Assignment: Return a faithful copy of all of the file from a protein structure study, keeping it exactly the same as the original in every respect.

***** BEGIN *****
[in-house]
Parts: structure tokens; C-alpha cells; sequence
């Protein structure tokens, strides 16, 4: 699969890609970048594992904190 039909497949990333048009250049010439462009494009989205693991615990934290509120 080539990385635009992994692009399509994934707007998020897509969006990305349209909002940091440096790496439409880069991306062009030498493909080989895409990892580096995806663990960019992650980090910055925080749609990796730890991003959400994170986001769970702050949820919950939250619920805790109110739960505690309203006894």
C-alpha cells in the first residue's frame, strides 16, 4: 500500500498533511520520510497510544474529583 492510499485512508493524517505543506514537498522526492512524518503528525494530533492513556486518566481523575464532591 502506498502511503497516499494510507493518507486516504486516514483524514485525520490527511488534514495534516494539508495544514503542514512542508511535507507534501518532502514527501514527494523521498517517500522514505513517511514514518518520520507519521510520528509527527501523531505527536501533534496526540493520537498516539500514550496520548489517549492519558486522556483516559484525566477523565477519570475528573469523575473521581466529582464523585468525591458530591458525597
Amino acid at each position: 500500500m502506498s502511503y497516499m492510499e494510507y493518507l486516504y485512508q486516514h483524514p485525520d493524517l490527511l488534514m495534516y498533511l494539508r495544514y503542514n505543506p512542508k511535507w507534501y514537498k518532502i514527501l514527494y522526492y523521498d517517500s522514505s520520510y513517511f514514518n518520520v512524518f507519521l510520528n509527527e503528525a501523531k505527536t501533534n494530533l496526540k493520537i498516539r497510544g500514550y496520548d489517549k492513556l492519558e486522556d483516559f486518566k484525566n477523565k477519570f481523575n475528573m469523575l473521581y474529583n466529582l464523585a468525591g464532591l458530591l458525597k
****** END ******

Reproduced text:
[in-house]
Parts: structure tokens; C-alpha cells; sequence
């Protein structure tokens, strides 16, 4: 699969890609970048594992904190 039909497949990333048009250049010439462009494009989205693991615990934290509120 080539990385635009992994692009399509994934707007998020897509969006990305349209909002940091440096790496439409880069991306062009030498493909080989895409990892580096995806663990960019992650980090910055925080749609990796730890991003959400994170986001769970702050949820919950939250619920805790109110739960505690309203006894």
C-alpha cells in the first residue's frame, strides 16, 4: 500500500498533511520520510497510544474529583 492510499485512508493524517505543506514537498522526492512524518503528525494530533492513556486518566481523575464532591 502506498502511503497516499494510507493518507486516504486516514483524514485525520490527511488534514495534516494539508495544514503542514512542508511535507507534501518532502514527501514527494523521498517517500522514505513517511514514518518520520507519521510520528509527527501523531505527536501533534496526540493520537498516539500514550496520548489517549492519558486522556483516559484525566477523565477519570475528573469523575473521581466529582464523585468525591458530591458525597
Amino acid at each position: 500500500m502506498s502511503y497516499m492510499e494510507y493518507l486516504y485512508q486516514h483524514p485525520d493524517l490527511l488534514m495534516y498533511l494539508r495544514y503542514n505543506p512542508k511535507w507534501y514537498k518532502i514527501l514527494y522526492y523521498d517517500s522514505s520520510y513517511f514514518n518520520v512524518f507519521l510520528n509527527e503528525a501523531k505527536t501533534n494530533l496526540k493520537i498516539r497510544g500514550y496520548d489517549k492513556l492519558e486522556d483516559f486518566k484525566n477523565k477519570f481523575n475528573m469523575l473521581y474529583n466529582l464523585a468525591g464532591l458530591l458525597k